Cornell University Awarded $24M to Combat Global Wheat Loss
The Bill & Melinda Gates Foundation has awarded Cornell University $24 million to combat global wheat loss due to climate-change related crop loss that negatively affects food security in areas of conflict across the Middle East and Africa and threatens global supply.
The new grant, Delivering Genetic Gain in Wheat (DGGW) will support the development of new strains of wheat through the use of comparative genomics and big data that are heat tolerant and resistant to diseases and wheat rusts.
The four-year DGGW grant will be able to expand on the success of the Borlaug Global Rust Initiative (BGRI) which was led by the Durable Rust Resistance in Wheat (DRRW) project, funded by the UK’s Department for International Development and the Gates Foundation between 2008 and 2016. Scientists with the BGRI in partnership with national governments and agencies, screened thousands of samples of wheat from every continent infected with rust to isolate resistant strains.
"Over the last eight years, we have built a global consortium of wheat scientists and farmers whose efforts have so far prevented the global epidemics of Ug99 stem rust predicted back in 2005," said Ronnie Coffman, international plant breeder and director of Cornell's International Programs, who leads the consortium of 2,000 scientists from 35 international institutions in a recent press release. "We have improved wheat resistance to stem and yellow rust globally and increased global yields."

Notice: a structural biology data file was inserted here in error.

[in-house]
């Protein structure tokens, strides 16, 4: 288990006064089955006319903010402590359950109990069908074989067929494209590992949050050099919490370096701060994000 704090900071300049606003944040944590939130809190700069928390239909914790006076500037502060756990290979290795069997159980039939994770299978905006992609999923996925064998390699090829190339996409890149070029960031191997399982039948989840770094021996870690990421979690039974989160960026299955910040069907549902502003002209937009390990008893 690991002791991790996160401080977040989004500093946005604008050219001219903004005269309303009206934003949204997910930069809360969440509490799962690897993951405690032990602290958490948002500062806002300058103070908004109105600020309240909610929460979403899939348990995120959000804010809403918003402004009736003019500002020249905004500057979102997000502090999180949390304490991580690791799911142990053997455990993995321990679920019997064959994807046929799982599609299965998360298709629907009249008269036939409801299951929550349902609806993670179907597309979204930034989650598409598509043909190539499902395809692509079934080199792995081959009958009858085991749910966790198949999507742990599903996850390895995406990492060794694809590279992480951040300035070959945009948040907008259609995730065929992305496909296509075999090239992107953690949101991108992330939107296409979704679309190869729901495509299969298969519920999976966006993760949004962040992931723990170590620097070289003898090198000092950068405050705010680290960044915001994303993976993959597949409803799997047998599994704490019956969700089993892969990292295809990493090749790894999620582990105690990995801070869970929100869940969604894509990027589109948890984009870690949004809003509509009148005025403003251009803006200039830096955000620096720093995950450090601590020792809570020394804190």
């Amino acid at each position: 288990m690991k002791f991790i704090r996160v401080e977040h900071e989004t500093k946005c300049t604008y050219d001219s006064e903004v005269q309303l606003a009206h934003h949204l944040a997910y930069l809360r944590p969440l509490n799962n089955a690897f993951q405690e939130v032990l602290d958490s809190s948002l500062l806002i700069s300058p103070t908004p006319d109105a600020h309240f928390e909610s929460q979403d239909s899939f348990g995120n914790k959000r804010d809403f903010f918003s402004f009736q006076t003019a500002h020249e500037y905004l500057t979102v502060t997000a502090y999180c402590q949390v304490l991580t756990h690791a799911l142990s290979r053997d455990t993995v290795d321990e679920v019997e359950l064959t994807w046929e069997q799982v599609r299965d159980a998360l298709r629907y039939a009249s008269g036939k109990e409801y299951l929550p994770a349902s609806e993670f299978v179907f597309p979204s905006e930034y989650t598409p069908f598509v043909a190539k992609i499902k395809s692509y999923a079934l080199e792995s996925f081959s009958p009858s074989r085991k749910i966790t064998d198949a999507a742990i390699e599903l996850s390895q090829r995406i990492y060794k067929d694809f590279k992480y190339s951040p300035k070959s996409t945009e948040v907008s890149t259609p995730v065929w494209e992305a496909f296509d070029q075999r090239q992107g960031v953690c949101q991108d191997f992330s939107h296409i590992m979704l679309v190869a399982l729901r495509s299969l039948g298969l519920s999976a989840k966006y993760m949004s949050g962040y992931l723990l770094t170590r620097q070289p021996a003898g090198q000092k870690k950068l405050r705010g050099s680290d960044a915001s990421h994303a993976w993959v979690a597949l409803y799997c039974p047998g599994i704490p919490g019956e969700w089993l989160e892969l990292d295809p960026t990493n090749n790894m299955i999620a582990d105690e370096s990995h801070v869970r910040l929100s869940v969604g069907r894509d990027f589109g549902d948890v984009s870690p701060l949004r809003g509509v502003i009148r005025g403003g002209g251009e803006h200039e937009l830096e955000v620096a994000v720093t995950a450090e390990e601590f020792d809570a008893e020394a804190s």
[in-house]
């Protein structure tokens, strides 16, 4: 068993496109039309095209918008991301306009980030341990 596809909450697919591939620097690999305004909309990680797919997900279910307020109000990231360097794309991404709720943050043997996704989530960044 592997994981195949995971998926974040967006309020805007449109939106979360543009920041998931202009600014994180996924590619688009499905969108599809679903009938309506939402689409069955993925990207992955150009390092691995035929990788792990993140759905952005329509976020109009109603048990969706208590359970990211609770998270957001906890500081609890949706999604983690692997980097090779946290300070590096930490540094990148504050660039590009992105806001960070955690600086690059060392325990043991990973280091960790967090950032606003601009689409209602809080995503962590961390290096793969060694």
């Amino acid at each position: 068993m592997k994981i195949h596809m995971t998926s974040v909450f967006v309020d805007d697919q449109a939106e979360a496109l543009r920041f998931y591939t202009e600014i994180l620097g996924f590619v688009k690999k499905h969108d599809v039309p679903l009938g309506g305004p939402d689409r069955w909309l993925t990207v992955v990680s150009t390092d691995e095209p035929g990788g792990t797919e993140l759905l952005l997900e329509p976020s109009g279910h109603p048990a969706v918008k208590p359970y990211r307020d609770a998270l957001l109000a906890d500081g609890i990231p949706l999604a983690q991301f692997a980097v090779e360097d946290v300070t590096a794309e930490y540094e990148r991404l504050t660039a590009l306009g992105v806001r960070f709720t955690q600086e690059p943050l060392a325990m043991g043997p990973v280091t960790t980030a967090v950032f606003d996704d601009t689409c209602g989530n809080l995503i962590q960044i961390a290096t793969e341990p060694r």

Although DGGW will be headquartered at Cornell University, it will partner with scientists in Kenya and Ethiopia as well as scientists with the International Maize and Wheat Improvement Center (CIMMYT), the International Center for Agricultural Research in the Dry Areas (ICARDA), and research labs in the U.S., Canada, China, Turkey, Denmark, Australia, and South Africa.
"For many of the poorest people in Africa and southern Asia, wheat provides most of their food and is an important source of income," said Ronnie Coffman, international plant breeder and director of Cornell’s International Programs. "It's these people who have benefited the most from the DRRW and the BGRI's successes at developing new strains of wheat that are high yielding, rust resistant and nutritious. With this grant, we will continue to involve farmers in the variety selection and seed multiplication process and train the next generation of wheat warriors to keep up the fight."